US (dir. Christian E. Christiansen)
Cast: Leighton Meester, Minka Kelly, Cam Gigandet, Alyson Michalka, Danneel Harris, Frances Fisher, Tomas Arana, Billy Zane, Nina Dobrev
Synopsis: A psychological thriller about a deranged college freshman who becomes obsessed with her new roommate.
Review: I wasn’t really expecting much from “The Roommate”, especially with it being another feature from Screen Gems, the laughably titled production company known for spewing out PG-13, in-name only horror remakes such as “When a Stranger Calls”, “Prom Night”, and “The Stepfather”. This little gem of a film is a college dorm version of “Single White Female”, likely aimed for a target audience of preteens and “Gossip Girl” fans who most likely have never heard of “Single White Female”. The all-too-predictable “crazy killer female” set up reeks of laziness on behalf of the screenwriters, yet at the same time it is amazing to note that this is one of the few times where a Screen Gems film has felt more in touch with the source material, despite assertions that this is an “original” film and in no way a remake (yeah, right). Couple the predictability of “The Roommate” with Cam Gigandet’s constant, squinty-eyed mugging for the camera, atrocious acting on behalf of both Minka Kelly and Leighton Meester and maybe two minor jump scares and you have a strong forerunner for the worst horror movie of 2011.
It sounds like it has an alright premise, albeit one that’s a tad bit overdone at this point, but “The Roommate” lacks not only originality and depth, but purpose. The entire film feels like a bunch of random scenes strung together in attempt to either frighten the audience or show how psychotic our troubled roommate character, Rebecca, really is. Unfortunately these random scenes are thrown together in such a way that connection is virtually lost and explanations are left at the wayside. Why is Rebecca psychotic? Who cares! Let’s just vaguely mention something about her not taking medication and then show her pouring gasoline on a gas station attendant and then maliciously flicking on a lighter. Why does Rebecca target her roommate for stalking just mere moments after meeting her? Meh, let’s just show her ripping a belly button ring out of another student and have that student totally NOT report the incident to either campus security or the police.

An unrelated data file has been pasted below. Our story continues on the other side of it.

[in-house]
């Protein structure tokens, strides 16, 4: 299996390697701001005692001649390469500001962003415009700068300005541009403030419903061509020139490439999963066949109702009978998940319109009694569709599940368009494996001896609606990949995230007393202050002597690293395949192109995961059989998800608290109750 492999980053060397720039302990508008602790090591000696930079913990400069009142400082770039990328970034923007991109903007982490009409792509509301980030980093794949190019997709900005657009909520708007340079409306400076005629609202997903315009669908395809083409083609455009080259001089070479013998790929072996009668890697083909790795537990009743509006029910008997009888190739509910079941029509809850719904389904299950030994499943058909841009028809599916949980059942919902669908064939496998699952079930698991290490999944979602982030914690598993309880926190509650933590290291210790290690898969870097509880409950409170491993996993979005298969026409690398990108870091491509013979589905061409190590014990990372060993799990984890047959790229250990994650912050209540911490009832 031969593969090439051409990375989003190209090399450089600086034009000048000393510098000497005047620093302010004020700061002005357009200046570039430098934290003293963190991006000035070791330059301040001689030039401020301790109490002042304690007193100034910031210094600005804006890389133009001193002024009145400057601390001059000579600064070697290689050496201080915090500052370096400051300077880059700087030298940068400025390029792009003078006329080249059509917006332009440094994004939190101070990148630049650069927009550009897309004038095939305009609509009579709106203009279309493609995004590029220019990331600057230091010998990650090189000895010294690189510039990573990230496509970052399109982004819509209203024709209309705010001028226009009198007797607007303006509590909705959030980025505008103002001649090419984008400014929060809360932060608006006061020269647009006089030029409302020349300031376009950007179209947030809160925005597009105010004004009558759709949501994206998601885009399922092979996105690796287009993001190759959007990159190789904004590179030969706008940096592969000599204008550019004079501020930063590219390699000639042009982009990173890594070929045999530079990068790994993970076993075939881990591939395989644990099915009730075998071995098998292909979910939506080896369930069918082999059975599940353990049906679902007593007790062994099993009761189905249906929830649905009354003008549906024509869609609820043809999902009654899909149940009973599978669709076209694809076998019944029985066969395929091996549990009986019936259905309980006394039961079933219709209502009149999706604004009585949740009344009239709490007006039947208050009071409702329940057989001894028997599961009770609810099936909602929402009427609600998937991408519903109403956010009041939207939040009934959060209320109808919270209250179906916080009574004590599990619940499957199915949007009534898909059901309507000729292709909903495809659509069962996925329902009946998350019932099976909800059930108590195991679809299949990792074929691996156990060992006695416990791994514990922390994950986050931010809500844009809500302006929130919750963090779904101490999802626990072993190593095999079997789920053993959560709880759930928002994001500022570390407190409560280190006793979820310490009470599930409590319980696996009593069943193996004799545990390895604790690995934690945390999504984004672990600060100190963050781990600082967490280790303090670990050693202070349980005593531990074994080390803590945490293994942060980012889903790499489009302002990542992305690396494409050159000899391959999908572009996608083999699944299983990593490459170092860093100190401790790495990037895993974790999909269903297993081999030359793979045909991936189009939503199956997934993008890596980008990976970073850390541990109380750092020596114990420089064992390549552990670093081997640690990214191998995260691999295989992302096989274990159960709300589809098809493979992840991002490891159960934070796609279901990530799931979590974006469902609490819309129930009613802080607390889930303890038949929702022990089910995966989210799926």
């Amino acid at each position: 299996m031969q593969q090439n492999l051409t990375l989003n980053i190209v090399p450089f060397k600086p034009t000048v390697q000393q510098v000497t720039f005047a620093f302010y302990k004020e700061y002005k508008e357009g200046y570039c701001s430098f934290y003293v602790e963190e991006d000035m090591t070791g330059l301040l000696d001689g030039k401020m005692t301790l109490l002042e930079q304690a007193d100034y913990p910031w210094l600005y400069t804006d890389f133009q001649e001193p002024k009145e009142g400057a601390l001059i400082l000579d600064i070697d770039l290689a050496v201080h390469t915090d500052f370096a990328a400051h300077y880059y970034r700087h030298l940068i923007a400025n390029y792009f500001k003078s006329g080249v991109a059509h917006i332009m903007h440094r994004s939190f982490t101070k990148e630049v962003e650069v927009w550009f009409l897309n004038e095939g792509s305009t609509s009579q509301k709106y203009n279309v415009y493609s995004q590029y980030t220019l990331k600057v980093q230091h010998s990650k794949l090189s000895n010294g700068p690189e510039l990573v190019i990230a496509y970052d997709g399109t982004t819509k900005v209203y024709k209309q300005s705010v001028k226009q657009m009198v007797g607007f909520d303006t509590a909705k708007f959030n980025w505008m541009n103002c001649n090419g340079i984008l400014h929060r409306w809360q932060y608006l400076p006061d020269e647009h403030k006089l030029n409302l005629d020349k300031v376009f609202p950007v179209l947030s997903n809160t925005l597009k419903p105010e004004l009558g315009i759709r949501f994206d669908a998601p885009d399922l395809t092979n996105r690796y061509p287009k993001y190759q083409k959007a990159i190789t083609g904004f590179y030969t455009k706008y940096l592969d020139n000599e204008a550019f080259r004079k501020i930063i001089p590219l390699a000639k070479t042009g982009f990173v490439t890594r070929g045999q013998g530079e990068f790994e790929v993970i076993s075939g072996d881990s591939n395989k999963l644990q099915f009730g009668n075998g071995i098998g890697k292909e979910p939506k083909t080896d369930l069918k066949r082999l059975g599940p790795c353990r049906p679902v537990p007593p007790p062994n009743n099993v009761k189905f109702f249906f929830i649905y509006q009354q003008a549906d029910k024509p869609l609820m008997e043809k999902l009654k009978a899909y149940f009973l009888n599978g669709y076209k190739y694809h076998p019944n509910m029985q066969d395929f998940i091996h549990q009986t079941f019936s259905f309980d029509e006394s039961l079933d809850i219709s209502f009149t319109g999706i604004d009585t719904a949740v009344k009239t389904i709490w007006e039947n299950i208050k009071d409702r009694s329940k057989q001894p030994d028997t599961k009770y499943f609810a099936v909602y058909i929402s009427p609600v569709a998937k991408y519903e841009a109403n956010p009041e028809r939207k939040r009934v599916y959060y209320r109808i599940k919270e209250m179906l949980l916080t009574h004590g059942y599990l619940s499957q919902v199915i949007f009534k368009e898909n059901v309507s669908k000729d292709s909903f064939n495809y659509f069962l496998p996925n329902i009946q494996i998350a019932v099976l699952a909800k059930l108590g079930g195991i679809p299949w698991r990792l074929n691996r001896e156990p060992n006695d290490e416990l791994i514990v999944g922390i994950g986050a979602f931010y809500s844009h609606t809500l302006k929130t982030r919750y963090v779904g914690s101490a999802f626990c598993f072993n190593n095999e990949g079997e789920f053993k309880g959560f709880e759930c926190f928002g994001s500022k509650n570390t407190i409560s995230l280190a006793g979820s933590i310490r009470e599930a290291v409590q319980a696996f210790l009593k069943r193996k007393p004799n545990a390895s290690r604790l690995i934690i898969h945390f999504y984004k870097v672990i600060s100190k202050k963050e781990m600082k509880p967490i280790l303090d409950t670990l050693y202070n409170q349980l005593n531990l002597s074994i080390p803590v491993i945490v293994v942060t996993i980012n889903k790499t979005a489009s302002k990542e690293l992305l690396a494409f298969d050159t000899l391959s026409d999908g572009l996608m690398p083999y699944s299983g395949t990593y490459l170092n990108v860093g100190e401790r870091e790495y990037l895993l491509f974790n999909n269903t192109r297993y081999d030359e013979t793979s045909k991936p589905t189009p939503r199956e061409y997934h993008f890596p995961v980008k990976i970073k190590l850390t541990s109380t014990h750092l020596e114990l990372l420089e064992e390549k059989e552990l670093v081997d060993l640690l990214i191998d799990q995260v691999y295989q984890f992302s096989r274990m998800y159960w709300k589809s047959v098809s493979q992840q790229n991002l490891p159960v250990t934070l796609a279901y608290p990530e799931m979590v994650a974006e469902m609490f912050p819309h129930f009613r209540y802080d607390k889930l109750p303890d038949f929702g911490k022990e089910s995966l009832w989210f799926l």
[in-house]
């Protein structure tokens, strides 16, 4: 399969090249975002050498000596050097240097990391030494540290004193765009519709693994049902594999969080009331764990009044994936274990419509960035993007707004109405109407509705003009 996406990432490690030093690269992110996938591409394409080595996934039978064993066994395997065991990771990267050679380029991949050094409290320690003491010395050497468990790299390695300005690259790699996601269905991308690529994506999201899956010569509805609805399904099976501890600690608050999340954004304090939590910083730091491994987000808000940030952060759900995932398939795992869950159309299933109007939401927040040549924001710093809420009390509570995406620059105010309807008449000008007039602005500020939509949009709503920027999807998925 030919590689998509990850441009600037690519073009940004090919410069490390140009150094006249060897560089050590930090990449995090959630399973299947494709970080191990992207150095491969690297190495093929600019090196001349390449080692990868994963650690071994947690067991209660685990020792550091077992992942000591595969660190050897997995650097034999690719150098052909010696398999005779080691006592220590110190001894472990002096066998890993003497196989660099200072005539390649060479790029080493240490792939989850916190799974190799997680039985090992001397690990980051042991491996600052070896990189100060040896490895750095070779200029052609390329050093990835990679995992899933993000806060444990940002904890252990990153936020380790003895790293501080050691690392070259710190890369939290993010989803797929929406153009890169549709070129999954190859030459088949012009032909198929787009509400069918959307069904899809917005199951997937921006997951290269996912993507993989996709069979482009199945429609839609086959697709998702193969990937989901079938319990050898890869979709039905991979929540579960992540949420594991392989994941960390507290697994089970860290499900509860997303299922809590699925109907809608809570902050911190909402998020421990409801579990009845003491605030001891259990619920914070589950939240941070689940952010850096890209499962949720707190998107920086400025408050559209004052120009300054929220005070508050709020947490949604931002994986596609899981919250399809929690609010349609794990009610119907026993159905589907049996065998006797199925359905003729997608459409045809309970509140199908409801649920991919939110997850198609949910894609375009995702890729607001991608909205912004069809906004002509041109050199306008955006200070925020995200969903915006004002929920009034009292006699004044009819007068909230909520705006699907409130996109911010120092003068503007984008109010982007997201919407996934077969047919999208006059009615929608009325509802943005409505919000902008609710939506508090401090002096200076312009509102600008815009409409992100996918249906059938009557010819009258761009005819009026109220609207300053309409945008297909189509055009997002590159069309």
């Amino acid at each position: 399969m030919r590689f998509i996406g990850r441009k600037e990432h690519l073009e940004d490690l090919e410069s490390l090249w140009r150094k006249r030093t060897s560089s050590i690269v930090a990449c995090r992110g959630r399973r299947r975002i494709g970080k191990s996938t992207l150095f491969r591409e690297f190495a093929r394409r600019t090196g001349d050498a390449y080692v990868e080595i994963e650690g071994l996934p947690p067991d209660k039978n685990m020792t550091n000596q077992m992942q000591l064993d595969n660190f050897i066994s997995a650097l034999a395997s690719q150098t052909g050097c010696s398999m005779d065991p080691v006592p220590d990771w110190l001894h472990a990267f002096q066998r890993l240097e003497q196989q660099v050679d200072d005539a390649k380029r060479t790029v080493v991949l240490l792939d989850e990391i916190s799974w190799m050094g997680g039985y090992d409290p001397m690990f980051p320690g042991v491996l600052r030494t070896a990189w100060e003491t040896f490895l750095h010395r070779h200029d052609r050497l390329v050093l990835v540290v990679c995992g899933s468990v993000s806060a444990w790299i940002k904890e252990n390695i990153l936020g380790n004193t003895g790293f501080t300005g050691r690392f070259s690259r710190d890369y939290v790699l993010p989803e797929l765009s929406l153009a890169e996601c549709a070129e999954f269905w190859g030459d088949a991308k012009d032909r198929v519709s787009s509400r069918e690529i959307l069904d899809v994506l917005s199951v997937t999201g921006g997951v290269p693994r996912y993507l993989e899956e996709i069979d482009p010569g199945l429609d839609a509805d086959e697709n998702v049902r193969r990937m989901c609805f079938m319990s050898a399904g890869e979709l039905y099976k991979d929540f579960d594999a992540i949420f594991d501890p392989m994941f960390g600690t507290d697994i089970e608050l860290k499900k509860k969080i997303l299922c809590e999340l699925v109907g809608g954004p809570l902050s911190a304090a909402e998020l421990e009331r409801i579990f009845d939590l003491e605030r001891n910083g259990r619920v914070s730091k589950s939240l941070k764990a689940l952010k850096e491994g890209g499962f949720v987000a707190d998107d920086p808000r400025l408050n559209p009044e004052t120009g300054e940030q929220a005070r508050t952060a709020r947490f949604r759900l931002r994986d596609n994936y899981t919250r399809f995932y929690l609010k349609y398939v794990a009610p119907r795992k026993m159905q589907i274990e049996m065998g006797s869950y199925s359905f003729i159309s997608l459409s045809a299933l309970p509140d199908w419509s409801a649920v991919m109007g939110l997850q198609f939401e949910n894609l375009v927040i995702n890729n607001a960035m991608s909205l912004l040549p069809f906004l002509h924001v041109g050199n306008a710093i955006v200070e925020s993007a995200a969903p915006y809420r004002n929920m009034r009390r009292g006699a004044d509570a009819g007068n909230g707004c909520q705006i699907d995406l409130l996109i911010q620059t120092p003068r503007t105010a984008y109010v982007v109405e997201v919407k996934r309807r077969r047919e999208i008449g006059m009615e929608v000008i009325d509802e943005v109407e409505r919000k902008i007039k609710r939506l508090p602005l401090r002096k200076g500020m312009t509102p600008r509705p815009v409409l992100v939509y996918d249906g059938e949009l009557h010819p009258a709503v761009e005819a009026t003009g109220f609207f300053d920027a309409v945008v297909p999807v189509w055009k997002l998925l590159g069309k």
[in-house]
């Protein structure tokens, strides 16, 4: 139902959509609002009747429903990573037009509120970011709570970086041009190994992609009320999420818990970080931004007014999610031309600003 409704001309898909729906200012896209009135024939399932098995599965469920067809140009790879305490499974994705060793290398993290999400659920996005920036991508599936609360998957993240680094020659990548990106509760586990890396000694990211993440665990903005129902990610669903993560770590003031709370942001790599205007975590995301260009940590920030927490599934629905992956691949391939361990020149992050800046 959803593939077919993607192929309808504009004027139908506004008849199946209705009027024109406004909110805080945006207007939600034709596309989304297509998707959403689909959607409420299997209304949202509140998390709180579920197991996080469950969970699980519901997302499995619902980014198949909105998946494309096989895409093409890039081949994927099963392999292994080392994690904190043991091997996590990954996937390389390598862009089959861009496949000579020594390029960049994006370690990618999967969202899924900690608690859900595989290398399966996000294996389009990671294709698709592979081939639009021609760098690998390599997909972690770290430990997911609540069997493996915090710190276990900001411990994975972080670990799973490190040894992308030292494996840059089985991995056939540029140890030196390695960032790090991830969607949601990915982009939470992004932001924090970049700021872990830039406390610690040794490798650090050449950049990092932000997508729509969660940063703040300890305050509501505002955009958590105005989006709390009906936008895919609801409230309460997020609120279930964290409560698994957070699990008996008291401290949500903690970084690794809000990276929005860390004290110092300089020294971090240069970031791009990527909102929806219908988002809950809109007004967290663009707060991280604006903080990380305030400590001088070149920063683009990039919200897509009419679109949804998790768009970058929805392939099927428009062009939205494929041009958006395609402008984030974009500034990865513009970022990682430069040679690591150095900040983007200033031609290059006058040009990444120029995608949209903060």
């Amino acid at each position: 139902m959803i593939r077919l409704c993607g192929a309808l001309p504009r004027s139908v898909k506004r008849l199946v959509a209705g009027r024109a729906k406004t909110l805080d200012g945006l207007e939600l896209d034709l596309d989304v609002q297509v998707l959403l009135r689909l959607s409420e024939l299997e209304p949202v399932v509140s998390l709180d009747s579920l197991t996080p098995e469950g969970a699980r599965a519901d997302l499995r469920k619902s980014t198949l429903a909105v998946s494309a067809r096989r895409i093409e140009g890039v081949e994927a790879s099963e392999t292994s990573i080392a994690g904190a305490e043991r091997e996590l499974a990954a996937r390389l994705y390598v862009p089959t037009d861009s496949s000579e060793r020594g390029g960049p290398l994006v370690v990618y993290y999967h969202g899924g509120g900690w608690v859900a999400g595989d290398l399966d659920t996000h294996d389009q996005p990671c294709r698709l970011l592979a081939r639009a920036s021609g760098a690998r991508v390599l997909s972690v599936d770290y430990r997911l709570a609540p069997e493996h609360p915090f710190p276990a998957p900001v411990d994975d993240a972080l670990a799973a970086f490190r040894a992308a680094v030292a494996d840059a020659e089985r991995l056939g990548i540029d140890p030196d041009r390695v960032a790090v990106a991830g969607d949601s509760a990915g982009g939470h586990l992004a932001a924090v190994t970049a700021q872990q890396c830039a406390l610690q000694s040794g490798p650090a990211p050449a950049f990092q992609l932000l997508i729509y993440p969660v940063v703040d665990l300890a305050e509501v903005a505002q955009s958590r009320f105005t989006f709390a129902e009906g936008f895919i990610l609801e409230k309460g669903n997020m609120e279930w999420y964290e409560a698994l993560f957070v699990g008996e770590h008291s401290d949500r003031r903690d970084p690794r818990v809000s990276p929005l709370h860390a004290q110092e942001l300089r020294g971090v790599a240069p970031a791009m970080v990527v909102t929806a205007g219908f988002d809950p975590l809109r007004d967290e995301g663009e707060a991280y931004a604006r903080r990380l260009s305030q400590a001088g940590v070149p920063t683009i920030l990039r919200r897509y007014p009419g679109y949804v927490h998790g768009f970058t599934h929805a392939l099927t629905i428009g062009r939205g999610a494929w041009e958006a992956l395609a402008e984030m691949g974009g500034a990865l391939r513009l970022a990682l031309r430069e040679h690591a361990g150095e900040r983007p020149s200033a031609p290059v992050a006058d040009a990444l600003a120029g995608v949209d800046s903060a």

And the lack of connections between scenes is actually the least of my problems with this film. Rebecca’s “Mother Hen” shtick totally doesn’t fly by at least the second time she starts lecturing her beloved roommate about staying out too late, causing her to worry. It’s not enough that we have one scene where Rebecca gets ants in her pants about her roommate’s late night absenteeism, but we have to suffer through it at least three times before she starts doing anything more dangerous or downright crazy. If she’s crazy possessive, fine, show us one of the “I spent all night waiting for you, Sara” tirades, not three. Instead, show Rebecca stalking Sara, show Rebecca sending Sara some creepy texts or gluing pictures of them together or just doing something more risque than pouting, because at a certain point people are expecting the kid’s games to stop and the real psycho mayhem to begin.